It was a lovely day in February, unusual for this time of year, especially in Montana. It was overcast, but I think the clouds were acting more like a warm blanket, keeping us all cozy down here on earth. There was a touch of spring in the air; I cruised the backyard and noted that some of my bulbs were coming up, evidently I wasn’t the only one feeling spring like. It was a day that I actually wished that I had something to do outside, something to plant or to weed or mow. A very unusual thought for me since I am typically not an outdoorsy gardening type of person. I had undoubtedly been bitten by a bit of Spring fever!
Today was not a soup day, it was more like a break out the grill day and dust off the garden furniture and eat alfresco kind of day. Alas, I had already set my heart on making this bisque. From the 10 small lobster tails that we purchased, we ate nine of them on Valentine’s Day. That left me with one lonely tail and a big batch of lobster stock. Any cook knows that the best way to stretch a little bit of food is to turn it into soup du jour.
I clipped this recipe from The Great Falls Tribune. Sydney George, our local food writer had written that she made this for her husband’s birthday. You know how some recipes grab you and won’t let you go? I clipped that recipe out on September 21, 2011 and it’s haunted me since. The original recipe is lobster laden with 3 cups of cream, decadent I’m sure, but it’s way out of my dietary budget. I used it for inspiration and whipped up a lighter version that I am sure is just as tasty.
Although today was not a soup day, it was an alfresco day. I did indeed dust off my favorite wood table, then I dug through the shed for a chair and set myself up a nice lite spring lunch. I didn’t have any fresh flowers to adorn my table; however during my stroll I found one perfectly dried and preserved hydrangea from my fledgling bush I bought last year (I am crossing my fingers it will come back).
The colors screamed spring but the dryness spoke of a life that had passed; it seemed a perfect representation of this oddly warm day in February. It’s not often that I get out of my kitchen and away from my computer and take advantage of a surprise day. This day reminded me of how nice it is to be out in nature, a truly peaceful time, one that I am eager to experience again and again.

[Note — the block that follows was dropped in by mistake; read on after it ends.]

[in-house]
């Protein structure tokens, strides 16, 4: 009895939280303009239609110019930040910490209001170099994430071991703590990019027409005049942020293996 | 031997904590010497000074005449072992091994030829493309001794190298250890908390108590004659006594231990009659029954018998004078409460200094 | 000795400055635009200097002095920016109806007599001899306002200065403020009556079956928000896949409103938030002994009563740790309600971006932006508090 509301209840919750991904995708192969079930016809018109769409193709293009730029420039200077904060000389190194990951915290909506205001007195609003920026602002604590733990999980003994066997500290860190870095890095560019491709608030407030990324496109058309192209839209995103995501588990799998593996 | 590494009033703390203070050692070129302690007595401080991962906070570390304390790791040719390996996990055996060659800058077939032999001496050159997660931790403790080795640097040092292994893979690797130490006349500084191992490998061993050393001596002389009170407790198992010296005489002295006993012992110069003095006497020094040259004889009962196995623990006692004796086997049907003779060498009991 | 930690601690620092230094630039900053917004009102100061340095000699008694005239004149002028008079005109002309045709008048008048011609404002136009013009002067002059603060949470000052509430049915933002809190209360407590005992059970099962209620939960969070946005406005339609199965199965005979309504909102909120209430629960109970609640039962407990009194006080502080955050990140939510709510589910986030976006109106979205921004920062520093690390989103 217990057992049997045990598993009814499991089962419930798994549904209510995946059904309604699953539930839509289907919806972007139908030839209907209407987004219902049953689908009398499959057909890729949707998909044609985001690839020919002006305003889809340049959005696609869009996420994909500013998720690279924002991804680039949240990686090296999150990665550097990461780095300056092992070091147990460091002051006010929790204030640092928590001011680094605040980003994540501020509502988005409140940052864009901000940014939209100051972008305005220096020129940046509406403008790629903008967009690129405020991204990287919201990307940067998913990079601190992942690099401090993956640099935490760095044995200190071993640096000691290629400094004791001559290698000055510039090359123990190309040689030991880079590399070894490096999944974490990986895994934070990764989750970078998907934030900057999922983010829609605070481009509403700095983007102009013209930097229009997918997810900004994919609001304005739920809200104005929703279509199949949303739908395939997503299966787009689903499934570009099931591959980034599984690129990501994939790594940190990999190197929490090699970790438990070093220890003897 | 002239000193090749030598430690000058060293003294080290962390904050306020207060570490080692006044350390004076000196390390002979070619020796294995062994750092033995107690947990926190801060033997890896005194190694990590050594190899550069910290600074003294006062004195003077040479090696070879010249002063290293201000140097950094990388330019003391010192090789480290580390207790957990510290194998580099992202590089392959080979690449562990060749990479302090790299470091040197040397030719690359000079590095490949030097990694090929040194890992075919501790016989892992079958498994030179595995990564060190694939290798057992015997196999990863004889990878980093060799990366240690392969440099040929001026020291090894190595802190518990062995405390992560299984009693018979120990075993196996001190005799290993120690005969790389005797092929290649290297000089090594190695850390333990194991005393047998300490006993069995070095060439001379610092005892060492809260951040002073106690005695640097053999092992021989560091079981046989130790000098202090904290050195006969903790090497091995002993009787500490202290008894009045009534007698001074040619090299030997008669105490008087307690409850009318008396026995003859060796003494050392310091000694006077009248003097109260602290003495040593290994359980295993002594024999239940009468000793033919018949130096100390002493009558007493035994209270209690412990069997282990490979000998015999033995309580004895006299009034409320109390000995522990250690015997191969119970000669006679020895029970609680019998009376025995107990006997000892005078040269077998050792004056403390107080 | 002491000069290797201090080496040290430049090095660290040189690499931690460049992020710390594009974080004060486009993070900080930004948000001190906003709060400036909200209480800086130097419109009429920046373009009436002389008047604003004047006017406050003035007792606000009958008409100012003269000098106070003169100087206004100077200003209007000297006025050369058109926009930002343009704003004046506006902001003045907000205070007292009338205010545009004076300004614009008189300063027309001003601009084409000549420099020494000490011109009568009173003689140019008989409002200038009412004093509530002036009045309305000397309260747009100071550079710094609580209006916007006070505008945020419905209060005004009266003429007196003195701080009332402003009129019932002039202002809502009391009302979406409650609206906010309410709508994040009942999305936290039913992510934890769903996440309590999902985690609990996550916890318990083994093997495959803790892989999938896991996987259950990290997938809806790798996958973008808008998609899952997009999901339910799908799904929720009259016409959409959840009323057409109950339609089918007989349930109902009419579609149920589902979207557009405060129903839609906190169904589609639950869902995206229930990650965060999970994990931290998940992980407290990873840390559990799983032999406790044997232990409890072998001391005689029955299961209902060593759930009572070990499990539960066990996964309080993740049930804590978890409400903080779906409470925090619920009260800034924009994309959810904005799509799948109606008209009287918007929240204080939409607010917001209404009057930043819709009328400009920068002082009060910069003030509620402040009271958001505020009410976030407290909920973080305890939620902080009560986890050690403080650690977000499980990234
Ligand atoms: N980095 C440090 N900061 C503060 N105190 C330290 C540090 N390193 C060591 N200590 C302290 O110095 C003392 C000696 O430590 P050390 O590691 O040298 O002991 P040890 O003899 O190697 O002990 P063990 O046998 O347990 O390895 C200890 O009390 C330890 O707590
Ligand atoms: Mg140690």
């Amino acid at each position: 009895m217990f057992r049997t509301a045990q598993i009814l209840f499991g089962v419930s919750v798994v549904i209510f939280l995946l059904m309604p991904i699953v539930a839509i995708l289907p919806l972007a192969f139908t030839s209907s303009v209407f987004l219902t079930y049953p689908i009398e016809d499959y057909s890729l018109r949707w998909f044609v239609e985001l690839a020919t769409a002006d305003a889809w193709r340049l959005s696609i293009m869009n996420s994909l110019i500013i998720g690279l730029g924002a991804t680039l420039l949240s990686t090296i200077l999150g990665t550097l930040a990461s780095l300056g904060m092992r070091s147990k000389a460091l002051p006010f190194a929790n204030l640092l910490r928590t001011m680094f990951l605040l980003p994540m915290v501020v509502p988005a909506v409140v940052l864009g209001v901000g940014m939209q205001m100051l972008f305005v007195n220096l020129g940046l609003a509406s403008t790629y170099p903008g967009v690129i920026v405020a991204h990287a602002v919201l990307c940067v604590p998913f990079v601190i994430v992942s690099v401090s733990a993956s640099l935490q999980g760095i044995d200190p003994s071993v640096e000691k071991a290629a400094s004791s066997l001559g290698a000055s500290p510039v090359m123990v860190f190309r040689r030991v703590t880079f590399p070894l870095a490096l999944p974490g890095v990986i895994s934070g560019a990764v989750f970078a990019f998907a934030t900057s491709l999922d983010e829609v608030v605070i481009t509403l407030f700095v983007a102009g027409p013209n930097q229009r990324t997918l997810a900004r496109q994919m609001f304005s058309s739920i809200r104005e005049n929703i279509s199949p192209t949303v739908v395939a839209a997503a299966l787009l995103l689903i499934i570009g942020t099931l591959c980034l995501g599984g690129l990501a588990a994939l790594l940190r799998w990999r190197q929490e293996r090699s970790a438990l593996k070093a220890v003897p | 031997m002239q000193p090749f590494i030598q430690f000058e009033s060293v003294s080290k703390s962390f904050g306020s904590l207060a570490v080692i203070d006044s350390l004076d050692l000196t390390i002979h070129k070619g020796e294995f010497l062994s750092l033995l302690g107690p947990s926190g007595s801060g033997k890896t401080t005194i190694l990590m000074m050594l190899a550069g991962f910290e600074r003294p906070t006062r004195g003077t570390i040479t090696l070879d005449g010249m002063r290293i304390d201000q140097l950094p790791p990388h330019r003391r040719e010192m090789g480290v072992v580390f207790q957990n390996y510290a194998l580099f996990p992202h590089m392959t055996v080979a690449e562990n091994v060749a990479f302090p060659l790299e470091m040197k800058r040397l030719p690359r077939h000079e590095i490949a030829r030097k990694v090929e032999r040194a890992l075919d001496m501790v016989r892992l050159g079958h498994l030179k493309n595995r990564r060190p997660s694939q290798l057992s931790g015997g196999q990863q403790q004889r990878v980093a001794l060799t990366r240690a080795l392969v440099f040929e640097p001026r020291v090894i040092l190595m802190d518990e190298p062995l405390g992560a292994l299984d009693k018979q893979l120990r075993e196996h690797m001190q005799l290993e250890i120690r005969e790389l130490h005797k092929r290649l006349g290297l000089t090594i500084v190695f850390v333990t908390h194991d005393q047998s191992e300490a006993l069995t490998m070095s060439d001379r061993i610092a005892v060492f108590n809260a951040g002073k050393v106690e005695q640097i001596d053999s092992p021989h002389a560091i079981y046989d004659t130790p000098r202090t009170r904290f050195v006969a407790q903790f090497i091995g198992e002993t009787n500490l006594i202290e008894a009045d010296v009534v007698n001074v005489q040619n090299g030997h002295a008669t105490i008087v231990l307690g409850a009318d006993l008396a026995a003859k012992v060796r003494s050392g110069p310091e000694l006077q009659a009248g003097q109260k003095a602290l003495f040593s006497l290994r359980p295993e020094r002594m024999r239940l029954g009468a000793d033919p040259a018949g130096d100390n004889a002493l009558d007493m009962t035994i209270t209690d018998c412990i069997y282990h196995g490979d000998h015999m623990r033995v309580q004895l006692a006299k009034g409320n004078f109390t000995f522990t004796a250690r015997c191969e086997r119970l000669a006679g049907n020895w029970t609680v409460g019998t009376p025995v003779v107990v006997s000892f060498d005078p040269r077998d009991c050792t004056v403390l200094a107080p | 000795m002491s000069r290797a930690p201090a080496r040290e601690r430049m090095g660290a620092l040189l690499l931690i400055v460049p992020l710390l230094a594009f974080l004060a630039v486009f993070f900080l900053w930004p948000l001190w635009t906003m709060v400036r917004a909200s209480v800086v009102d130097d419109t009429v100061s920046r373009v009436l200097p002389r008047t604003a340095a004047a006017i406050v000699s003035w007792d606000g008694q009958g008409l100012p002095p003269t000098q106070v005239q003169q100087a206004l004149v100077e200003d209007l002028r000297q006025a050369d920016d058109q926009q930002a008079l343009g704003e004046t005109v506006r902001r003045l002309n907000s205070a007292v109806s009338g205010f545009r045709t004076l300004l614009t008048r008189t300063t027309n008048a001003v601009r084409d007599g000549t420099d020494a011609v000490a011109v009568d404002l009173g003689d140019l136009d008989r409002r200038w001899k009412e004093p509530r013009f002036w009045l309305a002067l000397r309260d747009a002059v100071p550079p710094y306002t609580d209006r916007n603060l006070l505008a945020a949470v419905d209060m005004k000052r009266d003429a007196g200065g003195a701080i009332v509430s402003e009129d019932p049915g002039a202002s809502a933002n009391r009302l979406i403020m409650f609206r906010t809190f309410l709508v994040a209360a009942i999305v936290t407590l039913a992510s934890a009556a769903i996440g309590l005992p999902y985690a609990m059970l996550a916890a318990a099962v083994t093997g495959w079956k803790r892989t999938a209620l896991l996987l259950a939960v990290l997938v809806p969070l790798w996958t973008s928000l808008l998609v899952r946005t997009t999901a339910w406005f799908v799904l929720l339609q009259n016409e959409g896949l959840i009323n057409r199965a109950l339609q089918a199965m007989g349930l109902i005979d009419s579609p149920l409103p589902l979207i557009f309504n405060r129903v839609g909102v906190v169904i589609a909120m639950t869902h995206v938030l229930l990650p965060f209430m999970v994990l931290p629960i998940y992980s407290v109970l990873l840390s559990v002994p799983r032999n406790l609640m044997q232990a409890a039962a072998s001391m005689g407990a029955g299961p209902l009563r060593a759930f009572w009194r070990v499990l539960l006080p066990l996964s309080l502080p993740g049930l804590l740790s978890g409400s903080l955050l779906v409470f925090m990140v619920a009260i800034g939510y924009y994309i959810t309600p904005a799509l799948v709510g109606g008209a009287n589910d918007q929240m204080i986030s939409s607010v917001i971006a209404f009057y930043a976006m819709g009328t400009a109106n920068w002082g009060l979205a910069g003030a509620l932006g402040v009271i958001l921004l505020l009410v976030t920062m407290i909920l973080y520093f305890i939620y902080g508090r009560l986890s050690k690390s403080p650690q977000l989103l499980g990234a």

It’s amazing how you can pack a lot of flavor into something with a great stock and some tasty ingredients. In all honestly I would have happily had this bisque without the added lobster. It has a rich flavor, the roasted red peppers gives it a certain depth, the Old Bay Seasoning adds just enough zing to make your taste buds crave another bite, then another. Finally the big secret to the creaminess? No cream. I used a can of Heinz Cream of Tomato soup. Ah yup, canned soup in lobster bisque, seems sacrilegious in a way. It seems that way until you taste it and don’t feel guilty about eating it!
- 6 Tbsp light butter
- 1/2 small onion, finely diced
- 3/4 cup celery, finely diced, leaves included
- 6 Tbsp all-purpose flour
- 4 cups home-prepared fish stock, preferably lobster
- 1/4 cup Marsala or brandy can be substituted
- 7 oz (1 Jar) roasted red peppers (packed in water), finely chopped, liquid reserved
- 1 can Heinz cream of tomato soup (I prefer the Heinz brand)
- 4 teaspoons Old Bay Seasoning
- 1 cup cooked lobster, chopped
- In a large dutch oven, melt butter over medium heat. Saute onions and celery in the butter until tender, about 5 minutes. Add flour, stirring often until flour is hot and bubbly. Slowly whisk in lobster stock. Add Marsala, roasted red peppers with liquid, tomato soup and Old Bay seasoning. Bring to a boil, reduce heat and let simmer until thickened, about 10 minutes. Stir in Lobster just before serving.
This is it, the last day for my last giveaway (for now). Enter to win two jars of BBQ sauce (Biker Chick and Biker Dude), homemade spice mixes, a standard BBQ brush, a BBQ brush that attaches to commercial sauce bottles and a cute caddy for jars.
Informal Cookery Definitions A to Z
Blanch. Is a French term that originally meant to whiten food, an example would be dropping almonds in boiling water so that their skins come off leaving them white, or cooking sweetbreads in acidulated water to whiten them. However the term now refers to partially cooking a vegetable and stopping the cooking process by plunging them into an ice bath so that it retains it’s color.
Blanchmange. (bla-MAHNZH). A French pudding made from cornstarch and almond flavored milk.
Blanquette De Veau. (blahn-ket dih VOH). Is a French veal stew or ragout made by simmering the veal in a flavorful white stock. The veal nor the butter is browned. The stew is thickened with egg yolks and cream. Some versions contain carrots, onions and potatoes.
Blend. The combining of ingredients by gently stirring them until they are smoothly mixed together or homogeneous.